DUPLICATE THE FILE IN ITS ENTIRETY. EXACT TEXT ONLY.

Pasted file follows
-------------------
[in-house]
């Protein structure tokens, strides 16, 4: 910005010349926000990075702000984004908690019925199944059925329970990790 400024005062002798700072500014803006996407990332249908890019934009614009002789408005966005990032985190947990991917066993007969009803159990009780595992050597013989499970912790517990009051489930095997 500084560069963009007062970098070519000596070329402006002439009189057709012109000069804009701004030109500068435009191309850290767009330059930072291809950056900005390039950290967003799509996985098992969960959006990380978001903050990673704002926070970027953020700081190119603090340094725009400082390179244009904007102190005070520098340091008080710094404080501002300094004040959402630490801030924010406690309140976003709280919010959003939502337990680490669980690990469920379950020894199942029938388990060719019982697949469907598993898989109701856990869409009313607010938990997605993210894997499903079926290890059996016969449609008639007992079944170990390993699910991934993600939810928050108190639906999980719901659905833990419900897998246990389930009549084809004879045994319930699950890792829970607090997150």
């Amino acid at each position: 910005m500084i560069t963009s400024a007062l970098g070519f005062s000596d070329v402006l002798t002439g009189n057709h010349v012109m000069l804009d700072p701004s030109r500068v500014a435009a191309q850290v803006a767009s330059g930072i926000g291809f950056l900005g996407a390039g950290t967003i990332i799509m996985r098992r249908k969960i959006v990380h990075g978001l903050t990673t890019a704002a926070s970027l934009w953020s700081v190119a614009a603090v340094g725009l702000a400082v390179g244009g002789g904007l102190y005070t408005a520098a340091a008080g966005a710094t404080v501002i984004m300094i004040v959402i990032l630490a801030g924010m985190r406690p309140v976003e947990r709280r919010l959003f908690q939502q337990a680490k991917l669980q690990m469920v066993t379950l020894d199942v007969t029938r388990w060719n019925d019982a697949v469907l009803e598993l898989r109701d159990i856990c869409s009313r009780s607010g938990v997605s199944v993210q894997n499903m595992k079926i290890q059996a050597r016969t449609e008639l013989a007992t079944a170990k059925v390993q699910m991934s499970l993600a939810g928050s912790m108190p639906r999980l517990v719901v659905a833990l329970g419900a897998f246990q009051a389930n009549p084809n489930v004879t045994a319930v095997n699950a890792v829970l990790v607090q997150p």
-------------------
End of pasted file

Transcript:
[in-house]
């Protein structure tokens, strides 16, 4: 910005010349926000990075702000984004908690019925199944059925329970990790 400024005062002798700072500014803006996407990332249908890019934009614009002789408005966005990032985190947990991917066993007969009803159990009780595992050597013989499970912790517990009051489930095997 500084560069963009007062970098070519000596070329402006002439009189057709012109000069804009701004030109500068435009191309850290767009330059930072291809950056900005390039950290967003799509996985098992969960959006990380978001903050990673704002926070970027953020700081190119603090340094725009400082390179244009904007102190005070520098340091008080710094404080501002300094004040959402630490801030924010406690309140976003709280919010959003939502337990680490669980690990469920379950020894199942029938388990060719019982697949469907598993898989109701856990869409009313607010938990997605993210894997499903079926290890059996016969449609008639007992079944170990390993699910991934993600939810928050108190639906999980719901659905833990419900897998246990389930009549084809004879045994319930699950890792829970607090997150």
């Amino acid at each position: 910005m500084i560069t963009s400024a007062l970098g070519f005062s000596d070329v402006l002798t002439g009189n057709h010349v012109m000069l804009d700072p701004s030109r500068v500014a435009a191309q850290v803006a767009s330059g930072i926000g291809f950056l900005g996407a390039g950290t967003i990332i799509m996985r098992r249908k969960i959006v990380h990075g978001l903050t990673t890019a704002a926070s970027l934009w953020s700081v190119a614009a603090v340094g725009l702000a400082v390179g244009g002789g904007l102190y005070t408005a520098a340091a008080g966005a710094t404080v501002i984004m300094i004040v959402i990032l630490a801030g924010m985190r406690p309140v976003e947990r709280r919010l959003f908690q939502q337990a680490k991917l669980q690990m469920v066993t379950l020894d199942v007969t029938r388990w060719n019925d019982a697949v469907l009803e598993l898989r109701d159990i856990c869409s009313r009780s607010g938990v997605s199944v993210q894997n499903m595992k079926i290890q059996a050597r016969t449609e008639l013989a007992t079944a170990k059925v390993q699910m991934s499970l993600a939810g928050s912790m108190p639906r999980l517990v719901v659905a833990l329970g419900a897998f246990q009051a389930n009549p084809n489930v004879t045994a319930v095997n699950a890792v829970l990790v607090q997150p």